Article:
With that being said…
There are difficult truths, which Israel and Jews need to confront, both as a nation and as a people.
When sixteen year-old Khieder was tortured and murdered by extremist Jewish Israelis, the media questioned Israeli officials after the suspects were apprehended and had confessed to the brutal crime. The Israeli officials stated that they were ‘shocked that Jews would commit such a heinous crime.’
When Prime Minister Yitzchak Rabin was gunned down by a Jewish extremist due to his willingness to accept and work toward a Two-State Solution, Israeli officials were questioned as to why more protection was not afforded their Prime Minister in such a volatile and critical time. Their response: ‘It never occurred to us that a Jew would commit such a heinous crime.’
In order for a lasting peace to have a chance, this ridiculous and self-righteous brand of ignorance has to end.
The bottom line is that both parties are right and both parties are wrong.
Both Jews and Muslims have carried out many horrific acts, going back well before 1948 (the year of Israeli Statehood) and both Israelis and Palestinians have a right to a safe and secure homeland. The reality of this situation, much like the border between Israel and Palestine is not transparent.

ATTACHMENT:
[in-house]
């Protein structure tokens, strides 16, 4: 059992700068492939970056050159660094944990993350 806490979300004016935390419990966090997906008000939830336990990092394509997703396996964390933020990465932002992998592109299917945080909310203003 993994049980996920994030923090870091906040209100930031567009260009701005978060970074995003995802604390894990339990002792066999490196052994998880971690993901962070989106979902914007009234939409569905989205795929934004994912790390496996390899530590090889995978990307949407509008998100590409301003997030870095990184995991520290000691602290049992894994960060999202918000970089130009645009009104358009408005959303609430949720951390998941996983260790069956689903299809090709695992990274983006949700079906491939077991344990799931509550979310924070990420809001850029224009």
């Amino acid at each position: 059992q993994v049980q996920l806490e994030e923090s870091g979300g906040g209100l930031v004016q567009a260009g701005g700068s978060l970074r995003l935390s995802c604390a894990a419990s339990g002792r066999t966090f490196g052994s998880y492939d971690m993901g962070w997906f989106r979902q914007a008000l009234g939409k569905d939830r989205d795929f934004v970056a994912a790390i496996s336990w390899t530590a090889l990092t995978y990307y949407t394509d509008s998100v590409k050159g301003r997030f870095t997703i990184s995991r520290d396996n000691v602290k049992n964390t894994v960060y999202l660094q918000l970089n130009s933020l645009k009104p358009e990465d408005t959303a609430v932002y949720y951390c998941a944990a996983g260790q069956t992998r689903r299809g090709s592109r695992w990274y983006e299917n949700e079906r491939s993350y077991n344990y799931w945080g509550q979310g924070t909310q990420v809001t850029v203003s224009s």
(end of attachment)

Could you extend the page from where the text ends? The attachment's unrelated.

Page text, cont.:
Two days before the Memorial Service, I was at a Pro-Israel Rally outside the UN in Manhattan.
I found myself getting caught up in the “oneness” of the event. We were 15,000 in attendance and felt strong; we were mishpocha (family). The heavy hitters on the podium kept repeating Prime Minister Netanyahu’s rock-star sound byte:
“Israel uses rockets to protect its citizens and Hamas uses its citizens to protect its rockets.”
I liked it and I agreed with it, but I had a hard time SAYING it. I didn’t know why until now. The reason it sticks in my throat is because it is RHETORIC. The last thing this conflict needs at this serious and critical stage is more rhetoric.
Golda Meir once said, “There will not be peace with the Arabs until they love their children more than they hate us (Israelis).”
Perhaps there’s some truth to this. Assuming there is, let’s hope someone, very soon, adds:
‘…And Israel firmly embraces a real and lasting Two-State Solution; a shared homeland in partnership with the Palestinian People.’
And most importantly, let’s hope there are people on both sides, distant cousins, who are ready, able and willing to build trust, understanding and a lasting peace.
It’s time we moved beyond catchy sound-bytes and crowd-pleasing propaganda. There is hard work to be done by serious people and it’s getting late.
Salam Alaykum. Shalom Aleychem.